A large part of Ethereum's appeal is the ability for users around to world to create decentralized financial apps, or DApps, on the Ethereum blockchain. Software programmers worldwide band together to form decentralized autonomous organizations (DAOs) to develop new financial services. DAOs can create applications with their own assets on-chain, which can be stored and transferred like ether.
These assets are called tokens, and they must follow strict technical standards set by ERC-20. To start many DeFi projects, the DAOs raise money using an ICO to hire and pay for development expenses. When new tokens are created, many are sold to the public through initial coin offerings. For example, EOS raised $4 billion in a year-long ICO in 2019!
In an attempt to protect our money, regulators enforced new laws requiring descriptions for these tokens. Now a token can be either a utility token or a security token.
Many DAOs categorize their coin offerings as utility tokens because it allows them to bypass regulations.
However, utility tokens are inherently riskier because scammers often use ICOs to take our money and disappear. Additionally, utility tokens' value is speculative and entirely based on supply and demand.
As lawmakers are starting to put the screws to these offerings, very few utility tokens pass the Howey Test - more on that below.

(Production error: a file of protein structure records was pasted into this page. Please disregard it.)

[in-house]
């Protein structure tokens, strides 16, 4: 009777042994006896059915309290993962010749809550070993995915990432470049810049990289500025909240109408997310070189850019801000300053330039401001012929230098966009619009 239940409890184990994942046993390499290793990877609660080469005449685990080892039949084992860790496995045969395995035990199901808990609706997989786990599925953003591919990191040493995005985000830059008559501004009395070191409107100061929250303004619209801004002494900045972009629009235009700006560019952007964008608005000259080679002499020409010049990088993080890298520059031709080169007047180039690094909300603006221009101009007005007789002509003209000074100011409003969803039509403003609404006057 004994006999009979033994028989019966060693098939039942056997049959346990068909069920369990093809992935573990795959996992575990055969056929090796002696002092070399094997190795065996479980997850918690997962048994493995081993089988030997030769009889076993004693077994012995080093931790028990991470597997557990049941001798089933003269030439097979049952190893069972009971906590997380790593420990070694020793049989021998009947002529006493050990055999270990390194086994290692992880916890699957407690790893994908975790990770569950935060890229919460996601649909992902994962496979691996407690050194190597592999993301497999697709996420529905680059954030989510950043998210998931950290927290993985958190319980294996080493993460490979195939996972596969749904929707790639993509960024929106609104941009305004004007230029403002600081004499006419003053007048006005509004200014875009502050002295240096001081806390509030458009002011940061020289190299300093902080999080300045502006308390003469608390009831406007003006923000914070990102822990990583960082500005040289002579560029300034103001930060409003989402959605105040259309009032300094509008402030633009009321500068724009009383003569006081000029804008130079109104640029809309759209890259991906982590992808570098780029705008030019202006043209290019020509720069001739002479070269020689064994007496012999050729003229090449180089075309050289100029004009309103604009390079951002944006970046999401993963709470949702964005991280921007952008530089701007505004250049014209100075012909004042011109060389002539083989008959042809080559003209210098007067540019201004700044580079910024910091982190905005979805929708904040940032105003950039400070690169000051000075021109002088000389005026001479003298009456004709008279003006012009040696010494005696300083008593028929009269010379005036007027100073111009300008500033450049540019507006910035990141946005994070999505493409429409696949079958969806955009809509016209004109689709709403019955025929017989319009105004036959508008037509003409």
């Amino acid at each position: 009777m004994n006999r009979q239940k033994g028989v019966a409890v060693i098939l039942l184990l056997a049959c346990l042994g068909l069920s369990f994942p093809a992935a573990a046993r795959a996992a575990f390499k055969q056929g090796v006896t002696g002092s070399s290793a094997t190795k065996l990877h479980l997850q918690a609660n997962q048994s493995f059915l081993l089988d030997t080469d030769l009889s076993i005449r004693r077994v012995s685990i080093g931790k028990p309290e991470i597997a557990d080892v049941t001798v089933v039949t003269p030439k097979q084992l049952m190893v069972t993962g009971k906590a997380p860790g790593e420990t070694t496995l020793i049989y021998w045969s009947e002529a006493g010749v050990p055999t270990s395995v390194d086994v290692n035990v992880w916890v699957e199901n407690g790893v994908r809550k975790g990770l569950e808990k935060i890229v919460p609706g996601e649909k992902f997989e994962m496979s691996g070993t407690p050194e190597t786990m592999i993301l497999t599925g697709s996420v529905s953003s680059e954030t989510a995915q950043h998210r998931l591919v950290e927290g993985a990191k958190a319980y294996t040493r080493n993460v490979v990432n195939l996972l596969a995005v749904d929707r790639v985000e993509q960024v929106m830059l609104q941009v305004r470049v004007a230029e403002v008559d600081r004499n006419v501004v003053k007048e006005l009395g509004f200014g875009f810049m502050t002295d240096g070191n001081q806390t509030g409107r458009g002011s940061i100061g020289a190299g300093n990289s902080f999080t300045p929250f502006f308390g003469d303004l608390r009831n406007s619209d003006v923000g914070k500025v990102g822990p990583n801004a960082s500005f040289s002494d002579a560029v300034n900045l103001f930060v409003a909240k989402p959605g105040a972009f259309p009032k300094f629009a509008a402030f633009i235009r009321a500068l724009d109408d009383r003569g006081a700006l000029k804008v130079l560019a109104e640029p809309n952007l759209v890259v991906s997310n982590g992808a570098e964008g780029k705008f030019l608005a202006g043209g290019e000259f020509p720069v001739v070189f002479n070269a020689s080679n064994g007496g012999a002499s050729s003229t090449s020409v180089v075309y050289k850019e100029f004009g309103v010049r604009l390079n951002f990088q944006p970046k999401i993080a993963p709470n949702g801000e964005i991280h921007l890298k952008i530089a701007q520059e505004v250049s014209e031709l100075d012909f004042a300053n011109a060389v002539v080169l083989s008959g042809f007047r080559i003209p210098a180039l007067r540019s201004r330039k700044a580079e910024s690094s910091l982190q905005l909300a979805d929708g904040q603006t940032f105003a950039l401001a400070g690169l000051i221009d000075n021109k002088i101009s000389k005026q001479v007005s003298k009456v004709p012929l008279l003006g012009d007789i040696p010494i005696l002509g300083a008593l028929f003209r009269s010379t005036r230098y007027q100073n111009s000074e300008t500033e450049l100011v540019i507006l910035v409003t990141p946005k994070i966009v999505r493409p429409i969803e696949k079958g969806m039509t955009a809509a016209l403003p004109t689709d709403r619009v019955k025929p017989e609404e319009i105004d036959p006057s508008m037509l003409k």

When a company issues security tokens in an ICO, they grant the investor ownership rights and dividends.
From a legal standpoint, security tokens are identical to shares in the company. However, these tokens are less risky since they need to adhere to a set of compliance laws, and the value of these tokens is tied back to the value of the company/organization.
Tokens that pass the Howey Test are categorized as security tokens, while those that fail are classified as utility tokens.
As ICOs are becoming more regulated, helping boost confidence if you are interested in participating. However, this doesn't mean you are safe to let your guards down.
To help avoid ICO scams, you can go through the following checklist:
Make sure that project developers can clearly define what their goals are. Successful ICOs typically have understandable whitepapers with clear and concise goals.
Know the developers. You should strive for 100% transparency from a company launching an ICO.
Look for legal terms and conditions set for the ICO. Because outside regulators generally do not oversee this space, it's up to you to ensure any ICO is legitimate.
Make sure that ICO funds are stored in an escrow wallet. This is a wallet that requires multiple keys to be accessed. This provides valuable protection against scams because a neutral third party holds one of the keys.